You may have noticed that the gluten-free diet has become a little trendy lately. It seems to be the latest buzz at restaurants and at grocery stores. The trend has definitely benefited us celiacs, in that we have more food options. But there is a downside that I recently discovered.
There was a time when gluten-free wasn’t a popular fad diet. Now that it is, it can be difficult to decipher whether a “gluten-free menu” offering at a restaurant is truly gluten-free. One must do a little investigating in order to determine WHO that gluten-free menu is catered to; either 1). The needs of people who are trying to avoid gluten (fad dieters) or 2). Those of us who must strictly avoid gluten for medical reasons. (An example is Domino’s new “gluten-free” pizza offering that Domino’s has since changed their advertisement to state it is not safe for those with celiac disease, even though they still call it “gluten-free”). Point in case, gluten-free menus do not always = gluten-free.
I had a long discussion last week with a restaurant manager at a restaurant that I wanted to try out. I was inquiring about whether they offered gluten-free options. He confidently announced they had just launched their new gluten-free menu due to high demand from customers. I began to ask more in-depth questions about their kitchen practices and told him I have celiac disease. When he realized I wasn’t a “fad dieter,” he became much more helpful. He shared with me his frustration with gluten-free fad dieters that make his staff go to great lengths to accommodate their gluten-free meal preferences, only to see the same patrons order a gluten-filled dessert. He expressed that this confuses his staff; who already struggles to understand celiac disease and food allergies, and it discredits those who actually really need to be on a gluten-free diet (celiacs and those with life threatening food allergies). He said it can result in restaurant staff not taking the food-prep precautions and cross-contamination risks seriously. This complaint seems to have resonated within the restaurant industry. I recently heard a food critic on the radio saying that this is currently the #1 complaint of restaurant managers and chefs she polled.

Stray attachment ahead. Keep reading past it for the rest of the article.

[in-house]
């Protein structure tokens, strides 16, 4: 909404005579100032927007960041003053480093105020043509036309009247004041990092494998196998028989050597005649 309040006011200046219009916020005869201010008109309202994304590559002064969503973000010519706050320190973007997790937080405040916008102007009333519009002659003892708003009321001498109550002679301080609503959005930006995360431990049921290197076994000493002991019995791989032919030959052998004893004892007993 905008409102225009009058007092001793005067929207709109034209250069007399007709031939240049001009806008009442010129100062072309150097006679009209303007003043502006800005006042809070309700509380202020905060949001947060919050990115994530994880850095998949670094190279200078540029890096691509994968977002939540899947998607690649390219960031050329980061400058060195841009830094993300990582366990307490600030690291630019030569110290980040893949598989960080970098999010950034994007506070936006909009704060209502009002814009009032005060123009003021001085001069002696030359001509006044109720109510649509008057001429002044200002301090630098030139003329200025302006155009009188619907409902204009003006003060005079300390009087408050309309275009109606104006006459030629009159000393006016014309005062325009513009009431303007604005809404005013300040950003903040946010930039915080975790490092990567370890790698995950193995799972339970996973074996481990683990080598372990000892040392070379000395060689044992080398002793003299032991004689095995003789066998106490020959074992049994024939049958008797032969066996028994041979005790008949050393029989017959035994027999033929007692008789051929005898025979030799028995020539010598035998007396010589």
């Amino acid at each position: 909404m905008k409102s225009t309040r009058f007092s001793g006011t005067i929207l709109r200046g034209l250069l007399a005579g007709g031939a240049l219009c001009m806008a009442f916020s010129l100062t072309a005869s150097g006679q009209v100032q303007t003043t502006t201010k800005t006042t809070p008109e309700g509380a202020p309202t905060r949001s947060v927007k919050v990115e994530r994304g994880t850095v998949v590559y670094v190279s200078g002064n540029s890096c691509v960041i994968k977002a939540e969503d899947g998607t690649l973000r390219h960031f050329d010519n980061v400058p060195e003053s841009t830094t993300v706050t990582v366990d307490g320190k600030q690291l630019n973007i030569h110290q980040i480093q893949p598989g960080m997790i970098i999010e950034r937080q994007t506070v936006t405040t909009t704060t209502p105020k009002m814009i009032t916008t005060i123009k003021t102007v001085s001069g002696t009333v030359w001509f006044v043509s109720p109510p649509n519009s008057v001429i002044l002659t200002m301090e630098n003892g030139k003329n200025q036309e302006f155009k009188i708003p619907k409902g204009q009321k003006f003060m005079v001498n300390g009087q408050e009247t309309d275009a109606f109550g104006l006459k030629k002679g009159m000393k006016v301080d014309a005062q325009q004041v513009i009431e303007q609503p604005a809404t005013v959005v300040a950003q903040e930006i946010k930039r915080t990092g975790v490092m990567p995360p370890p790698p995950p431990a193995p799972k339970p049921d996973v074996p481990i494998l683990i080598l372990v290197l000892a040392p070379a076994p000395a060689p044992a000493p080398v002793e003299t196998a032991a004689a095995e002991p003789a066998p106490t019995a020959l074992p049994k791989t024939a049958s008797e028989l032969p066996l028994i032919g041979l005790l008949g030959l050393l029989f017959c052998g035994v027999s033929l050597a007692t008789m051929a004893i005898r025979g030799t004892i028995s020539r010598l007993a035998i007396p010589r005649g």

I made a point to validate the manager’s frustrations and told him that many of us with celiac disease have the same concerns when we see our disease becoming a fad diet craze. It’s frustrating- and scary- for those of us for whom this diet is not an option. It definitely is the reason I feel the need to over explain every time I set foot in a restaurant. I need them to know that I am a celiac and I will suffer serious medical harm if a crumb hits my plate.
I am reading more and more articles about restaurants that have been busted for small infractions and /or outright gross misconduct when it comes to gluten-free offerings. One that is coming to mind right now is the story of a popular, well-respected chef (who at one point was even on a popular cooking show) who admitted on his Facebook page to purposely using regular, wheat flour-based pasta whenever a patron ordered pasta off of his restaurant’s gluten-free menu. He said he wanted to “prove” to the public that celiac disease and gluten intolerance does not exist and that people don’t actually get sick from eating gluten.
You might think that’s ridiculous and downright cruel, even dangerous, and wonder how someone could be so self-righteous (I agree!). And you may think those types of situations must be rare. But you’d be surprised at the number of articles I have read. I even have a personal story of my own to share. At my previous employer (a large, national health insurance company), there was a registered nurse who worked on my team. Not knowing me very well and not knowing I have celiac disease, she admitted to me that she had purposely been gluten poisoning her new boyfriend, because he had told her he could not eat gluten and she didn’t believe him. So she was sneaking gluten into his meals to see if he would get sick. A registered nurse!
So when I hear stuff like this, it makes me not want to go out to eat at all. I have t1 diabetes too, and I can’t imagine someone not believing I have it or thinking that it doesn’t really exist at all and purposely going out of their way to harm me in order to “test” me.
Celiac disease is already a challenging disease and I wish that one of the challenges of having it didn’t include having to prove its existence or its severity thanks to the influx of fad dieters. Frustrating!